for( vector<float>::iterator vit=num.begin( );
vit!=num.end( ); vit+=2 )

Here you could have used a standard algorithm. I would have used std::copy(). Also by using += 2 you are limiting yourself to random access iterators ie vectors. You are code should try and be neutral on the type of container. Thus limit yourself to the ++ operator.

6) Dynamically allocating the pointer.

point *in = new point( );

a) Why not have a constructor that takes the two parameters to do the initialization.
b) Who owns the object. The owner is the person responsible for deleting the object.
c) If you had stored normal point objects in the vector this would not have been an issue.

7) This is just a tad nit picky:

int main( int arc, char **arv )

Technically argv should be declared char* argv[].

8) Again too much work:

vector<float> num;
for( istream_iterator<float> iit (cin);
iit!=istream_iterator<float>( );iit++ ) {
num.push_back( (*iit) );
}

This can be achieved with:

std::copy(std::istream_iterator<float>(std::cin),
std::istream_iterator<float>(),
std::back_inserter(num));

I would write it like this:
Simplicity is key!

#include <iostream>
#include <fstream>
#include <cmath>

class Point
{
public:
float   distance(Point const& rhs) const
{
float dx    = x - rhs.x;
float dy    = y - rhs.y;

return sqrt( dx * dx + dy * dy);
}
private:
float   x;
float   y;
friend std::istream& operator>>(std::istream& stream, Point& point);
friend std::ostream& operator<<(std::ostream& stream, Point const& point);
};

Edit

// This function reads a point from a stream
// It returns the stream object thus allowing chaining.
//     std::cin >> p1 >> p2 >> p3 >> etc;
//
// The side affect of returning the stream is that it can also
// be used in conditionals. The stream will auto covert into a tyep
// that can be used in a boolean context which is true if the stream
// is still in a good state and false if the read failed.
//      while(std::cin >> point)
//      {
//           // Successfully read a point from the stream.
//      }
//
std::istream& operator>>(std::istream& stream, Point& point)
{
return stream >> point.x >> point.y;
}

// This function writes a point to a stream
// This just returns the stream object
std::ostream& operator<<(std::ostream& stream, Point const& point)
{
return stream << point.x << " " << point.y << " ";

// The above is just a shorthand way of writting this:
stream << point.x << " " << point.y << " ";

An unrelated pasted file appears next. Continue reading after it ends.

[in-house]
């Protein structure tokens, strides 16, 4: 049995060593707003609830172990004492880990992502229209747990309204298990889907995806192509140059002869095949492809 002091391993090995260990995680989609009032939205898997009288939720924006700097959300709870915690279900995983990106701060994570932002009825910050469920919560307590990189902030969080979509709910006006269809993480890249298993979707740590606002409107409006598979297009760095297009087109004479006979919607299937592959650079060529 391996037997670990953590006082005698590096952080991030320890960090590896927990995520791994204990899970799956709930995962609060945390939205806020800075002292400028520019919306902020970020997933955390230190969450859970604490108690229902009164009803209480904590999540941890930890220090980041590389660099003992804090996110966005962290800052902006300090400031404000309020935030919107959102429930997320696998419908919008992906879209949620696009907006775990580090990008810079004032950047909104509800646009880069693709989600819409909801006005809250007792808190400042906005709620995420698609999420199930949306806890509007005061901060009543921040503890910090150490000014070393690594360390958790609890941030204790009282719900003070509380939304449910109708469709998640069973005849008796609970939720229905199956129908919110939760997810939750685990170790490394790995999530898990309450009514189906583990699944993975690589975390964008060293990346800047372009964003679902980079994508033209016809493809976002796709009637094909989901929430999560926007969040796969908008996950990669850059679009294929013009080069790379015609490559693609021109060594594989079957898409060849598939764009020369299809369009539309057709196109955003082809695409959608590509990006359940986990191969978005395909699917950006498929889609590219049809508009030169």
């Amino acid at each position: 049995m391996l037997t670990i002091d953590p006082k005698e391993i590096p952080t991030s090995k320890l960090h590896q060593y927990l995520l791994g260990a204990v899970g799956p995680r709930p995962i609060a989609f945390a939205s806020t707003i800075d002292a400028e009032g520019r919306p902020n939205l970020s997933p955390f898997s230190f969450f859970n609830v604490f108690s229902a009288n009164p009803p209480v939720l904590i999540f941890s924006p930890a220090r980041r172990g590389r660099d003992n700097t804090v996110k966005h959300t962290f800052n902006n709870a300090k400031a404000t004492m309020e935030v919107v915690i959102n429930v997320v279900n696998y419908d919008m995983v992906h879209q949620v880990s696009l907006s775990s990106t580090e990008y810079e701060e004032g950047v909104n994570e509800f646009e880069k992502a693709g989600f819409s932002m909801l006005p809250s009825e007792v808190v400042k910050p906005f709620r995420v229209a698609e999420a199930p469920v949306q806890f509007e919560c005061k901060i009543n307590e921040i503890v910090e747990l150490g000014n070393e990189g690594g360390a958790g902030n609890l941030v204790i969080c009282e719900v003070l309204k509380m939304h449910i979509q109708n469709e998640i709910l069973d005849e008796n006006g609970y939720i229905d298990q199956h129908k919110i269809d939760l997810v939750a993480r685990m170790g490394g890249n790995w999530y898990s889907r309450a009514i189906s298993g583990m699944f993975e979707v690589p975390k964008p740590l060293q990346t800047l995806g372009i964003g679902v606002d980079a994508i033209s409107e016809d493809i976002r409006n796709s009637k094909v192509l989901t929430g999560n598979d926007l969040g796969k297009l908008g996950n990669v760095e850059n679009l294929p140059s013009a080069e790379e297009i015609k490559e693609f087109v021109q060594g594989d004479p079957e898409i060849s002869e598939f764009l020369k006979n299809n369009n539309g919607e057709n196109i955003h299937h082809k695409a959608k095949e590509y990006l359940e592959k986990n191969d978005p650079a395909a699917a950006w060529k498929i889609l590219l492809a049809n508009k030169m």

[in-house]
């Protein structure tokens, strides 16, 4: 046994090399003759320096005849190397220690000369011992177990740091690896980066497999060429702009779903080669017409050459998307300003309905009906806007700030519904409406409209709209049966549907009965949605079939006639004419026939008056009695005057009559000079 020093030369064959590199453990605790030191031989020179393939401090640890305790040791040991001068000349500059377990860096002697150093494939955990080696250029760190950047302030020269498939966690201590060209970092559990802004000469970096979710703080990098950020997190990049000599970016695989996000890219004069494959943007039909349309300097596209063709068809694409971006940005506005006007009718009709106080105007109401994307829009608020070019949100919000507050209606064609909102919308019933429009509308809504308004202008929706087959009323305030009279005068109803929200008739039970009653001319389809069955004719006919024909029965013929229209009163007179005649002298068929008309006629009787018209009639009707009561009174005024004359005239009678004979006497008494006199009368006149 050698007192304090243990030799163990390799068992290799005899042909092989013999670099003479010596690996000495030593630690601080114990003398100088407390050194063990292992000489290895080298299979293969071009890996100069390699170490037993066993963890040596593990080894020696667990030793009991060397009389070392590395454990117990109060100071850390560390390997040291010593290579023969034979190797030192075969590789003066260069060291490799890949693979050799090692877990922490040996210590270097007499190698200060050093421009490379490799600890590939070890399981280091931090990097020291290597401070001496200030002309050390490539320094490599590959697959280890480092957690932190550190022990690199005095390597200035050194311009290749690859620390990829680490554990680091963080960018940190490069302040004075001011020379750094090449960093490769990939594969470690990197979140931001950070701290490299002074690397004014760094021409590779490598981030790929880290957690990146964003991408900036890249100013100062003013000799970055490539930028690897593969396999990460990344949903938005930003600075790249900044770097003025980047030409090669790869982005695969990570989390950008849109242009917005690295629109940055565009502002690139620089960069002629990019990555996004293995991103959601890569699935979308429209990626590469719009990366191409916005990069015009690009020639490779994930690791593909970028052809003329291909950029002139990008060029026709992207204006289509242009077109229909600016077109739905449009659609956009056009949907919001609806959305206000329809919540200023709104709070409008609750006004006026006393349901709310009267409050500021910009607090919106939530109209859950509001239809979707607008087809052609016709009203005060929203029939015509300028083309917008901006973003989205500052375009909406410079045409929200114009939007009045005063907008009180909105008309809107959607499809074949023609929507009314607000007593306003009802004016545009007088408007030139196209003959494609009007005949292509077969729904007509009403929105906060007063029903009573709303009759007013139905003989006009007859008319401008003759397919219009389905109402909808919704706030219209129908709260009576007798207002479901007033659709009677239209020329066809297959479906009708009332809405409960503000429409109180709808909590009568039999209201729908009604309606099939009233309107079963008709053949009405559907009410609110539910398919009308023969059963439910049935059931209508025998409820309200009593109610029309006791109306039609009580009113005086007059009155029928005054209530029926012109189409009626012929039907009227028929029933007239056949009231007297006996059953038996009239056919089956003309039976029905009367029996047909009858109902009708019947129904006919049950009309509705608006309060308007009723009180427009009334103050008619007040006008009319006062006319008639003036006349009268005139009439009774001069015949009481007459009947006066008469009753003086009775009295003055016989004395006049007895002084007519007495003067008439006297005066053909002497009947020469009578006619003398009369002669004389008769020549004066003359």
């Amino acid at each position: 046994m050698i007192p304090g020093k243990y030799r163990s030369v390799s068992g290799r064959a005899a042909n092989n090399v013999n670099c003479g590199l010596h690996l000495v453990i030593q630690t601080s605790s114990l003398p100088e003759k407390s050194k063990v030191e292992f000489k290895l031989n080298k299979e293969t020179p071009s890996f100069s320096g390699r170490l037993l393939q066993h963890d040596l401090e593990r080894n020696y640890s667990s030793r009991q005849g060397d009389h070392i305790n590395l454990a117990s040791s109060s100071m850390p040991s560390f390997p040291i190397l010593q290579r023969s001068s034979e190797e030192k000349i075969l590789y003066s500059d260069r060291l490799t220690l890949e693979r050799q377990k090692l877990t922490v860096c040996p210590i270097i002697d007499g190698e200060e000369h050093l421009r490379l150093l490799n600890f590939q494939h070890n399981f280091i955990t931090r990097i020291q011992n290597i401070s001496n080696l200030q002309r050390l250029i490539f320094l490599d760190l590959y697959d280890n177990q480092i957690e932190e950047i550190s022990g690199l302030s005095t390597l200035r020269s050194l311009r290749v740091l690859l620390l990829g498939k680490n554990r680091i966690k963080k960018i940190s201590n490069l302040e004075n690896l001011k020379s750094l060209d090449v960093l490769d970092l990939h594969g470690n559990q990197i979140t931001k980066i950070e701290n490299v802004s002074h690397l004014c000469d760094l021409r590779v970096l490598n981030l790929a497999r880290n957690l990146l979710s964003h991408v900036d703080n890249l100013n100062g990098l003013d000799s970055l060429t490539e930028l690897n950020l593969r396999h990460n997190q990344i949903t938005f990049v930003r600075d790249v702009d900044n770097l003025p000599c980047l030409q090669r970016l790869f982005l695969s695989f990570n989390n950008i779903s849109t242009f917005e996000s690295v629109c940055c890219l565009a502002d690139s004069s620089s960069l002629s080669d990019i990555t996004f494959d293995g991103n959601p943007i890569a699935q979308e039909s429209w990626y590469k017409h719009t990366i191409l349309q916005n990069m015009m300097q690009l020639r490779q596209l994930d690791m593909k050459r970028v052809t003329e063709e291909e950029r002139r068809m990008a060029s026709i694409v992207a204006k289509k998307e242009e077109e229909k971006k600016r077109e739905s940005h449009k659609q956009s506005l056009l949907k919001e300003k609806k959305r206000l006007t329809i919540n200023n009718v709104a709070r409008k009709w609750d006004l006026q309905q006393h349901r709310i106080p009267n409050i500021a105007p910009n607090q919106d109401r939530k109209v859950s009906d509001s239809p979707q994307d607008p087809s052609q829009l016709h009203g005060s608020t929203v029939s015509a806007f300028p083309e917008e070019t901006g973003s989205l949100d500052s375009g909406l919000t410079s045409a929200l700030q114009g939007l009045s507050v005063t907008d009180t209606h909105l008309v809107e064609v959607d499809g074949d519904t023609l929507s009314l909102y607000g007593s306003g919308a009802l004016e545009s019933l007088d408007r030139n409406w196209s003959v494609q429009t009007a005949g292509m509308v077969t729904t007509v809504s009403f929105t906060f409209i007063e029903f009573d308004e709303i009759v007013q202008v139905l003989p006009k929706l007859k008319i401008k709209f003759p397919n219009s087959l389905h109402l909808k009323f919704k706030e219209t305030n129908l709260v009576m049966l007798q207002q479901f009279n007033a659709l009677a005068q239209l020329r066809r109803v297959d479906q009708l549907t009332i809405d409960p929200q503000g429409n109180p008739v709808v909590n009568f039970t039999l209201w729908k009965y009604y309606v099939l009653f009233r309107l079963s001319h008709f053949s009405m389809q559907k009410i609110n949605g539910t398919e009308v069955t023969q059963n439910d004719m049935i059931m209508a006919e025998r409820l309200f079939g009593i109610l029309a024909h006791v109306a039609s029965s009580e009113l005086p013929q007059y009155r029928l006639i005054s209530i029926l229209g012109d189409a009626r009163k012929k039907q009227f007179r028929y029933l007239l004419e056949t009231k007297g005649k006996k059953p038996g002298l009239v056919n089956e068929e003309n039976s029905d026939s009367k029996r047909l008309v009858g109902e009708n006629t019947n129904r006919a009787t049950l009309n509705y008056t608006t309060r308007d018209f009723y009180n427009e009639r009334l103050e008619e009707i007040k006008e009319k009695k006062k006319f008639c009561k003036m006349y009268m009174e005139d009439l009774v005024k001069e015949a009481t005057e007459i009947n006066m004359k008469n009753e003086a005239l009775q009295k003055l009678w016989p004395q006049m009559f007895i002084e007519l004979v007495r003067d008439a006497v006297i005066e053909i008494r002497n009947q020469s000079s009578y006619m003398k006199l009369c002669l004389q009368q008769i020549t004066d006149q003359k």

return stream;

// This is because the result of the operator >> and operator <<
// Is always the stream passed as the first parameter.
// Or historically this is what you are supposed to return to prevent confusion.
}

This makes the main loop very easy to write:

int main()
{
std::ifstream       data("Plop");

// Trying to find the closest point to this.
Point   first;
data >> first;

// The next point is the closest until we find a better one
Point   closest;
data >> closest;

float   bestDistance = first.distance(closest);

Point   next;
while(data >> next)  // read a point. If if fails loop not entered.
{
float nextDistance  = first.distance(next);
if (nextDistance < bestDistance)
{
bestDistance    = nextDistance;
closest         = next;
}
}

std::cout << "First(" << first << ") Closest(" << closest << ")\n";
}
• could you please explain the friend member functions. I don't really understand the return type. What is being returned exactly? Jul 31 '11 at 6:10
• One good idea is to have a distance_squared function that doesn't take the square root. Note that sqrt(a * a) > sqrt(b * b) is true if and only if a > b, so you can avoid the (expensive) sqrt call if you only need to see which one is largest. Jul 31 '11 at 12:04
• @Matthew: I have moved the friend functions to a more traditional location outside the class and written comments. Defining them inside the class is a little trick that I sometimes use when writing simple applications. Jul 31 '11 at 17:00
• @Martin: Your expertise and willingness to share it is greatly appreciated. Thank you so much for your time. Jul 31 '11 at 21:29
• @Xploit: Its probably overemphasis as char** is just as valid. But argv is an array of pointers. Declaring it as such helps others read it correctly. Using char** is just a pointer to a pointer it does not convey the semantics of an array. Thus the idea of using char* argv[] is to pass as much information to the reader of the code as possible. Jan 13 '13 at 19:05